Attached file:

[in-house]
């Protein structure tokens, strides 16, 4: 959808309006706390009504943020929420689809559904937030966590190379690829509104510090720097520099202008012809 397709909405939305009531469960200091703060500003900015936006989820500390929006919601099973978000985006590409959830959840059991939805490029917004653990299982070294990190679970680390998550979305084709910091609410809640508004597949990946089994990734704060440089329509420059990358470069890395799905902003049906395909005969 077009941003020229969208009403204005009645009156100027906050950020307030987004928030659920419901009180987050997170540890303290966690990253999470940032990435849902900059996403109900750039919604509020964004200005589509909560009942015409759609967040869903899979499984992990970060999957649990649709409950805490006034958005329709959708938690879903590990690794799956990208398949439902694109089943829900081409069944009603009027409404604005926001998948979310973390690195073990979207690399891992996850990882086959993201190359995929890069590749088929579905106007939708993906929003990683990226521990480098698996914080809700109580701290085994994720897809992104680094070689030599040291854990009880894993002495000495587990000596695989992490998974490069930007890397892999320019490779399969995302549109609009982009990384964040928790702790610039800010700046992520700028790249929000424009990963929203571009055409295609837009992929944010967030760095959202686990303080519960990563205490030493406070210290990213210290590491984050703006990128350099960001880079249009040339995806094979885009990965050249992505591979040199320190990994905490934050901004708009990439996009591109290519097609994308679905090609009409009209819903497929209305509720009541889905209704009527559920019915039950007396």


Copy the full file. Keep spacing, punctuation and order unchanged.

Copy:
[in-house]
């Protein structure tokens, strides 16, 4: 959808309006706390009504943020929420689809559904937030966590190379690829509104510090720097520099202008012809 397709909405939305009531469960200091703060500003900015936006989820500390929006919601099973978000985006590409959830959840059991939805490029917004653990299982070294990190679970680390998550979305084709910091609410809640508004597949990946089994990734704060440089329509420059990358470069890395799905902003049906395909005969 077009941003020229969208009403204005009645009156100027906050950020307030987004928030659920419901009180987050997170540890303290966690990253999470940032990435849902900059996403109900750039919604509020964004200005589509909560009942015409759609967040869903899979499984992990970060999957649990649709409950805490006034958005329709959708938690879903590990690794799956990208398949439902694109089943829900081409069944009603009027409404604005926001998948979310973390690195073990979207690399891992996850990882086959993201190359995929890069590749088929579905106007939708993906929003990683990226521990480098698996914080809700109580701290085994994720897809992104680094070689030599040291854990009880894993002495000495587990000596695989992490998974490069930007890397892999320019490779399969995302549109609009982009990384964040928790702790610039800010700046992520700028790249929000424009990963929203571009055409295609837009992929944010967030760095959202686990303080519960990563205490030493406070210290990213210290590491984050703006990128350099960001880079249009040339995806094979885009990965050249992505591979040199320190990994905490934050901004708009990439996009591109290519097609994308679905090609009409009209819903497929209305509720009541889905209704009527559920019915039950007396």